I am suffering from cabin fever. Sitting home, recovering from a brain tumor is painful. Literally and figuratively speaking. Time seems to move at an unbearably slow pace and you find yourself reaching for painkillers throughout the day. So, I decided to offer-up some tips and advice if you’re gearing up for surgery or are home recovering:
- Take it slow and easy – it takes a long time to feel better. You’re probably thinking “Duh, no kidding.” But if you’re like I was before my first surgery, you may not know what to expect and will find yourself afterwards asking “why me” and “how did this happen?” repeatedly. Over time though, you will feel better and some days will be better than others. Stay patient, stay hungry but do not try to push yourself.
- Your head will most definitely hurt. Though the headaches and feelings of discomfort subside within a few days, you will feel as though your scalp is being pulled in every direction for weeks (or even months – so I hear). This is normal and will get better with time, I swear.
- Speaking of your head and pain – take the prescriptions provided to you. You’ll go home with prescriptions such as painkillers, steroids, acid reflux, not to be gross but digestion problems (thanks anesthesia!) and blood thinners. Between your hospital stay and when you are discharged, you’ll be on more medications than you probably have ever been on but put your fears aside and take them as prescribed.
- Watch out Barry Bonds and Mark McGwire – I’m on steroids too. Okay, so that’s an exaggeration. The steroids you’ll be on won’t turn you into a homerun-slugging monster, but they will make you a raging food-frenzied, sometimes angry monster. After my first craniotomy in 2008, I was prescribed such a high dosage of steroids that I just wanted to eat everything in sight and developed an aggressive personality at times. Yet, the food tastes so good! In a steroid induced rage one night in the hospital, I devoured a dish of pasta carbonara in a matter of minutes and had cheese and pasta hanging off my mouth and down my chin. I imagine it was not the prettiest of sights but I didn’t have to witness it.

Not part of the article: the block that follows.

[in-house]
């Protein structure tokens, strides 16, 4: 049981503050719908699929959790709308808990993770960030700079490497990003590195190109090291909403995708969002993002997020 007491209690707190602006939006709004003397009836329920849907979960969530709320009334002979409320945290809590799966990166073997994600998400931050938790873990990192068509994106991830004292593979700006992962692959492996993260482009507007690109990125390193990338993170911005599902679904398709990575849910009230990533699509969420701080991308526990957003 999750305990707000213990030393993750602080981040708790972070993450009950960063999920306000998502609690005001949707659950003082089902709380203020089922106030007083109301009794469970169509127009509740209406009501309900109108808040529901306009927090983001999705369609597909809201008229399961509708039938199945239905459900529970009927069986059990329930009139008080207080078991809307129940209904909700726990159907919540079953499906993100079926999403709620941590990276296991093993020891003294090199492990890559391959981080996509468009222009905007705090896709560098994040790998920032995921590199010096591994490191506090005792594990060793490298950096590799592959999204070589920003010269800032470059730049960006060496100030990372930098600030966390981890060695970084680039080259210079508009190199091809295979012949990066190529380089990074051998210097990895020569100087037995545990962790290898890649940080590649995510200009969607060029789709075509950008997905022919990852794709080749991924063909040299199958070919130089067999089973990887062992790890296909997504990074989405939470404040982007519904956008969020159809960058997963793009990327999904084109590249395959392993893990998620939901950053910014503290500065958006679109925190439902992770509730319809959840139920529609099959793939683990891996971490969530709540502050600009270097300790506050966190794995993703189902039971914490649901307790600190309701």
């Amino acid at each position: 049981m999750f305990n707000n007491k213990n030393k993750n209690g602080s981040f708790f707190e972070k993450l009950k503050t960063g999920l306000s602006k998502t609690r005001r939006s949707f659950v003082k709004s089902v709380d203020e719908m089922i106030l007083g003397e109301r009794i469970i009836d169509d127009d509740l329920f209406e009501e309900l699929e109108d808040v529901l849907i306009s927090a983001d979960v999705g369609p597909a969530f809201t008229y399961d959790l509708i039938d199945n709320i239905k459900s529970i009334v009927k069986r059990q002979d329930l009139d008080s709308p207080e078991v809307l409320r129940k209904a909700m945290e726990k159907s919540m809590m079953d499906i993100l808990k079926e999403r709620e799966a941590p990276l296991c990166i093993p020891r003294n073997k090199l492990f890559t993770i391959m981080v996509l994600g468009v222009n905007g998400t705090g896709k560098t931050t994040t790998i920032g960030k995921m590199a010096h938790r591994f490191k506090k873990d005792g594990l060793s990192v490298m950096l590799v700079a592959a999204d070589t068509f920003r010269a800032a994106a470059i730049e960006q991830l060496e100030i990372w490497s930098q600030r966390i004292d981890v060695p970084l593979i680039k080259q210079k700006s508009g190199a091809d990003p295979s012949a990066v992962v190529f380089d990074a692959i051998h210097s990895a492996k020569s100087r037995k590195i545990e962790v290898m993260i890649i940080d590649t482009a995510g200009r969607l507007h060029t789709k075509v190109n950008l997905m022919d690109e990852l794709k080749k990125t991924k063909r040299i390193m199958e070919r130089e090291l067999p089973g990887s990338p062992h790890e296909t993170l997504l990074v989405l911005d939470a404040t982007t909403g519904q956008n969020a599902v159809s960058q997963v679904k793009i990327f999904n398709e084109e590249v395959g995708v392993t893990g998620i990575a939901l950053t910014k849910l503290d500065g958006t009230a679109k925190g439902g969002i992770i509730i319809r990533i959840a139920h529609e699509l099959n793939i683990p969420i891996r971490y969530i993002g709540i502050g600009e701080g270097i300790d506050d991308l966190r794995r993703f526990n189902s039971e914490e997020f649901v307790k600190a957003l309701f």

- You’re not a fire-breathing dragon. Yes, you read that correctly and here is what I mean. After major surgery, you will wake up feeling as though your throat is on fire and any time you open your mouth, flames will come out. This is just an effect of the breathing tube that is inserted during surgery but within a few days, the feeling will subside.
- Water is good. Once you wake up from the anesthesia, one of the first things you’ll want to do is chug a giant glass of ice-cold water. So long as you’re not water or fluid restricted, your nurse should provide you water. My advice though – take it slow. If you drink that icy-cold water too quickly, you could get nauseous. Heed caution.
- You will probably wake up from surgery with all your memories intact. I was startled by this. However, this depends on where the tumor was and the manner in which your surgeon operated. Due to the location of my tumor and with each my five brain surgeries, I woke up from each feeling no different. A recent study claims that the brain can reboot itself after surgery and the administration of anesthesia. The brain is, simply put, amazing.
- It takes a long time for your nerves to regrow. Let me be honest – when your surgeon drills your skull open, your nerves are severed and the surrounding tissue is damaged. But with time,things will begin to feel “normal” again and you’ll start to feel better. Your life will return to normal and you’ll feel like your old self again.
- Rehabilitation may become your new daily routine. Following my first surgery, I could not talk, form sentences, recite the alphabet, read, tie my shoes, etc. I needed intense rehab and even still, came up short on living. Take it day-by-day and do not expect a whole lot out of yourself, especially at first. Recovery is a process and not an overnight fix.
- Treat every trip out of the place that you’re in like a field trip. Seriously. Whether it was going to the grocery store, the post office, outside to test my arm strength, a restaurant or any other place, I was elated. Last week, Ashley got me out of the house and went to Starbucks! I was psyched. If you’re worried like I am that someone will see your scars and look at you differently, grab a hat or ski cap to cover your head and live! You’ll be happy that you did.
Accomplishing these ten things will not only give you a sense of achievement, but it will also provide you a sense of pride and victory. Recovery can be a dark, lonely place but if you’re able to make the best of the days, you’ll find that it isn’t so bad.